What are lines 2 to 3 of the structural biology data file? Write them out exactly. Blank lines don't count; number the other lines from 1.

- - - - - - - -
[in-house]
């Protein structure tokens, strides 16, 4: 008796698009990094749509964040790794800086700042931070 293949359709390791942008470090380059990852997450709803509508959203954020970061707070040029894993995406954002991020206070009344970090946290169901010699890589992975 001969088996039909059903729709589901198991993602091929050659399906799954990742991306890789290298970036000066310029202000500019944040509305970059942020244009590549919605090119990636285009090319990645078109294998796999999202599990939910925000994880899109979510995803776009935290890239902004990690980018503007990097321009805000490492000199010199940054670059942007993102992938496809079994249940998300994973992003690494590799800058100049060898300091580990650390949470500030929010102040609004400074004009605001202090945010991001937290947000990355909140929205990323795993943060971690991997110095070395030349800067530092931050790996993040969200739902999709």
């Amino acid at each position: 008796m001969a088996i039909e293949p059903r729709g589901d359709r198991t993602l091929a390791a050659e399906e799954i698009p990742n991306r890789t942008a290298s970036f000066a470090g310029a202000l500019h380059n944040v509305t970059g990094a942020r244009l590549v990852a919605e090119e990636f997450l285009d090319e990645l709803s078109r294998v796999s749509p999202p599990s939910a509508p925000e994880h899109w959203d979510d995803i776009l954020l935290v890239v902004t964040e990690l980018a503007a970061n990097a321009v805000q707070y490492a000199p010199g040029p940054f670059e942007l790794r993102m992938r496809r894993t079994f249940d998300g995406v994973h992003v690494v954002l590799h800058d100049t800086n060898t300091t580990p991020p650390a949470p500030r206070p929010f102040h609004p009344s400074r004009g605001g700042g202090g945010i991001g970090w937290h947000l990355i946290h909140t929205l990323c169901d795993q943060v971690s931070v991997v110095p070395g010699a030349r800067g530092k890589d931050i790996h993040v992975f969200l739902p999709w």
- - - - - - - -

């Protein structure tokens, strides 16, 4: 008796698009990094749509964040790794800086700042931070 293949359709390791942008470090380059990852997450709803509508959203954020970061707070040029894993995406954002991020206070009344970090946290169901010699890589992975 001969088996039909059903729709589901198991993602091929050659399906799954990742991306890789290298970036000066310029202000500019944040509305970059942020244009590549919605090119990636285009090319990645078109294998796999999202599990939910925000994880899109979510995803776009935290890239902004990690980018503007990097321009805000490492000199010199940054670059942007993102992938496809079994249940998300994973992003690494590799800058100049060898300091580990650390949470500030929010102040609004400074004009605001202090945010991001937290947000990355909140929205990323795993943060971690991997110095070395030349800067530092931050790996993040969200739902999709």
């Amino acid at each position: 008796m001969a088996i039909e293949p059903r729709g589901d359709r198991t993602l091929a390791a050659e399906e799954i698009p990742n991306r890789t942008a290298s970036f000066a470090g310029a202000l500019h380059n944040v509305t970059g990094a942020r244009l590549v990852a919605e090119e990636f997450l285009d090319e990645l709803s078109r294998v796999s749509p999202p599990s939910a509508p925000e994880h899109w959203d979510d995803i776009l954020l935290v890239v902004t964040e990690l980018a503007a970061n990097a321009v805000q707070y490492a000199p010199g040029p940054f670059e942007l790794r993102m992938r496809r894993t079994f249940d998300g995406v994973h992003v690494v954002l590799h800058d100049t800086n060898t300091t580990p991020p650390a949470p500030r206070p929010f102040h609004p009344s400074r004009g605001g700042g202090g945010i991001g970090w937290h947000l990355i946290h909140t929205l990323c169901d795993q943060v971690s931070v991997v110095p070395g010699a030349r800067g530092k890589d931050i790996h993040v992975f969200l739902p999709w």